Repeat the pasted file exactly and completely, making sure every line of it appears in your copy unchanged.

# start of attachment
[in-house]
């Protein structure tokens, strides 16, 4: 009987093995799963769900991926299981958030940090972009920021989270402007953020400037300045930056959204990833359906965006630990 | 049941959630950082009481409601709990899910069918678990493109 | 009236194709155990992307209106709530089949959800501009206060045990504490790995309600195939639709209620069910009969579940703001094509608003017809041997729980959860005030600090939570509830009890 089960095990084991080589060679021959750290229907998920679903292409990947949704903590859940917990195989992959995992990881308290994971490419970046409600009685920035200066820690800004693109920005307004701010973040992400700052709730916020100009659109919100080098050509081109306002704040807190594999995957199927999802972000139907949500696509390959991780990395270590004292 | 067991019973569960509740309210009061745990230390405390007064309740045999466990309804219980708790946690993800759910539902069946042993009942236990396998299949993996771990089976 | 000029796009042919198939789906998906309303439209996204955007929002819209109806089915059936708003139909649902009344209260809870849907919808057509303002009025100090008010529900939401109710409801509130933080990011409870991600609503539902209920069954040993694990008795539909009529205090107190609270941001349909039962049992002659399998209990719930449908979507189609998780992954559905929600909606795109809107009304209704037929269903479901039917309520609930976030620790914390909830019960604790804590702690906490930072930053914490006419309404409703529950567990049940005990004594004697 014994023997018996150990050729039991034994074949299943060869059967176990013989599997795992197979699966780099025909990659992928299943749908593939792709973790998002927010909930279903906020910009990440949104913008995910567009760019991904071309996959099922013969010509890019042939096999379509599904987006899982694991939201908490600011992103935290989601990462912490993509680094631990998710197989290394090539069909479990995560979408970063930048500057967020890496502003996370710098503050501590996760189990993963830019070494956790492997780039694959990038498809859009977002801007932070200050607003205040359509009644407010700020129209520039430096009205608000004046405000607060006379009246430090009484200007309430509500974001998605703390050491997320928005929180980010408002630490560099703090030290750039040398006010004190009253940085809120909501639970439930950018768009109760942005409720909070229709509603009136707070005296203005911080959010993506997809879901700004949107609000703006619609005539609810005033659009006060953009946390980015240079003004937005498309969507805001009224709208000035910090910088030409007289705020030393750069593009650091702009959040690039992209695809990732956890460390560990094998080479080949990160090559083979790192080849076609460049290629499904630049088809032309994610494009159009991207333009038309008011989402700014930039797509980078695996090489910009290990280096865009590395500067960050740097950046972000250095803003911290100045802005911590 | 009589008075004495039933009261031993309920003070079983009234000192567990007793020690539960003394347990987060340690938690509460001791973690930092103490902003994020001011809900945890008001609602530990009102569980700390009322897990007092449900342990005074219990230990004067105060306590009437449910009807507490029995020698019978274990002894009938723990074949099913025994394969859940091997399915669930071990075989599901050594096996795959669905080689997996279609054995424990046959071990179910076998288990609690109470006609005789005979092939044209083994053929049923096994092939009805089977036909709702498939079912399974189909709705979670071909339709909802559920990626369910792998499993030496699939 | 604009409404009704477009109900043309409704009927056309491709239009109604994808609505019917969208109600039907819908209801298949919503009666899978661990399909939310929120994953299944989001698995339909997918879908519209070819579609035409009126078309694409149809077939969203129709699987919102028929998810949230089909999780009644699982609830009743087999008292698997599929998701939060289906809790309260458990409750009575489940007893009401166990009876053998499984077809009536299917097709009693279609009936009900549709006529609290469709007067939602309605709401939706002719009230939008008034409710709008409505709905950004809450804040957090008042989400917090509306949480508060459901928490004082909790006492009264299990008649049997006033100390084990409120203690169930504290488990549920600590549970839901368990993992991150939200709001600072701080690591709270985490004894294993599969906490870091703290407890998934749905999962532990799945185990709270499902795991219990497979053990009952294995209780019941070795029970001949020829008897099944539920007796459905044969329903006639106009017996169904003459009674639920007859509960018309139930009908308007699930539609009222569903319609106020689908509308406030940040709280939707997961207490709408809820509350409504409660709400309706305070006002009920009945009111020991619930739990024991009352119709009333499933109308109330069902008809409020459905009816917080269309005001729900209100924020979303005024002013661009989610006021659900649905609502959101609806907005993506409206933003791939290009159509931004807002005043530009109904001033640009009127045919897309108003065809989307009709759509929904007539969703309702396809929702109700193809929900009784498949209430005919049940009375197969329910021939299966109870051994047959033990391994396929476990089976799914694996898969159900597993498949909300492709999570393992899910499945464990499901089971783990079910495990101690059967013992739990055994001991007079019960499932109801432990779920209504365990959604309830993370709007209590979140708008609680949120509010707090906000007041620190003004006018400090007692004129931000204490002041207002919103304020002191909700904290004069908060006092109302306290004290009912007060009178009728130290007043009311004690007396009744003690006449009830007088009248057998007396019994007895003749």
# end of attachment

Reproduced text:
[in-house]
């Protein structure tokens, strides 16, 4: 009987093995799963769900991926299981958030940090972009920021989270402007953020400037300045930056959204990833359906965006630990 | 049941959630950082009481409601709990899910069918678990493109 | 009236194709155990992307209106709530089949959800501009206060045990504490790995309600195939639709209620069910009969579940703001094509608003017809041997729980959860005030600090939570509830009890 089960095990084991080589060679021959750290229907998920679903292409990947949704903590859940917990195989992959995992990881308290994971490419970046409600009685920035200066820690800004693109920005307004701010973040992400700052709730916020100009659109919100080098050509081109306002704040807190594999995957199927999802972000139907949500696509390959991780990395270590004292 | 067991019973569960509740309210009061745990230390405390007064309740045999466990309804219980708790946690993800759910539902069946042993009942236990396998299949993996771990089976 | 000029796009042919198939789906998906309303439209996204955007929002819209109806089915059936708003139909649902009344209260809870849907919808057509303002009025100090008010529900939401109710409801509130933080990011409870991600609503539902209920069954040993694990008795539909009529205090107190609270941001349909039962049992002659399998209990719930449908979507189609998780992954559905929600909606795109809107009304209704037929269903479901039917309520609930976030620790914390909830019960604790804590702690906490930072930053914490006419309404409703529950567990049940005990004594004697 014994023997018996150990050729039991034994074949299943060869059967176990013989599997795992197979699966780099025909990659992928299943749908593939792709973790998002927010909930279903906020910009990440949104913008995910567009760019991904071309996959099922013969010509890019042939096999379509599904987006899982694991939201908490600011992103935290989601990462912490993509680094631990998710197989290394090539069909479990995560979408970063930048500057967020890496502003996370710098503050501590996760189990993963830019070494956790492997780039694959990038498809859009977002801007932070200050607003205040359509009644407010700020129209520039430096009205608000004046405000607060006379009246430090009484200007309430509500974001998605703390050491997320928005929180980010408002630490560099703090030290750039040398006010004190009253940085809120909501639970439930950018768009109760942005409720909070229709509603009136707070005296203005911080959010993506997809879901700004949107609000703006619609005539609810005033659009006060953009946390980015240079003004937005498309969507805001009224709208000035910090910088030409007289705020030393750069593009650091702009959040690039992209695809990732956890460390560990094998080479080949990160090559083979790192080849076609460049290629499904630049088809032309994610494009159009991207333009038309008011989402700014930039797509980078695996090489910009290990280096865009590395500067960050740097950046972000250095803003911290100045802005911590 | 009589008075004495039933009261031993309920003070079983009234000192567990007793020690539960003394347990987060340690938690509460001791973690930092103490902003994020001011809900945890008001609602530990009102569980700390009322897990007092449900342990005074219990230990004067105060306590009437449910009807507490029995020698019978274990002894009938723990074949099913025994394969859940091997399915669930071990075989599901050594096996795959669905080689997996279609054995424990046959071990179910076998288990609690109470006609005789005979092939044209083994053929049923096994092939009805089977036909709702498939079912399974189909709705979670071909339709909802559920990626369910792998499993030496699939 | 604009409404009704477009109900043309409704009927056309491709239009109604994808609505019917969208109600039907819908209801298949919503009666899978661990399909939310929120994953299944989001698995339909997918879908519209070819579609035409009126078309694409149809077939969203129709699987919102028929998810949230089909999780009644699982609830009743087999008292698997599929998701939060289906809790309260458990409750009575489940007893009401166990009876053998499984077809009536299917097709009693279609009936009900549709006529609290469709007067939602309605709401939706002719009230939008008034409710709008409505709905950004809450804040957090008042989400917090509306949480508060459901928490004082909790006492009264299990008649049997006033100390084990409120203690169930504290488990549920600590549970839901368990993992991150939200709001600072701080690591709270985490004894294993599969906490870091703290407890998934749905999962532990799945185990709270499902795991219990497979053990009952294995209780019941070795029970001949020829008897099944539920007796459905044969329903006639106009017996169904003459009674639920007859509960018309139930009908308007699930539609009222569903319609106020689908509308406030940040709280939707997961207490709408809820509350409504409660709400309706305070006002009920009945009111020991619930739990024991009352119709009333499933109308109330069902008809409020459905009816917080269309005001729900209100924020979303005024002013661009989610006021659900649905609502959101609806907005993506409206933003791939290009159509931004807002005043530009109904001033640009009127045919897309108003065809989307009709759509929904007539969703309702396809929702109700193809929900009784498949209430005919049940009375197969329910021939299966109870051994047959033990391994396929476990089976799914694996898969159900597993498949909300492709999570393992899910499945464990499901089971783990079910495990101690059967013992739990055994001991007079019960499932109801432990779920209504365990959604309830993370709007209590979140708008609680949120509010707090906000007041620190003004006018400090007692004129931000204490002041207002919103304020002191909700904290004069908060006092109302306290004290009912007060009178009728130290007043009311004690007396009744003690006449009830007088009248057998007396019994007895003749």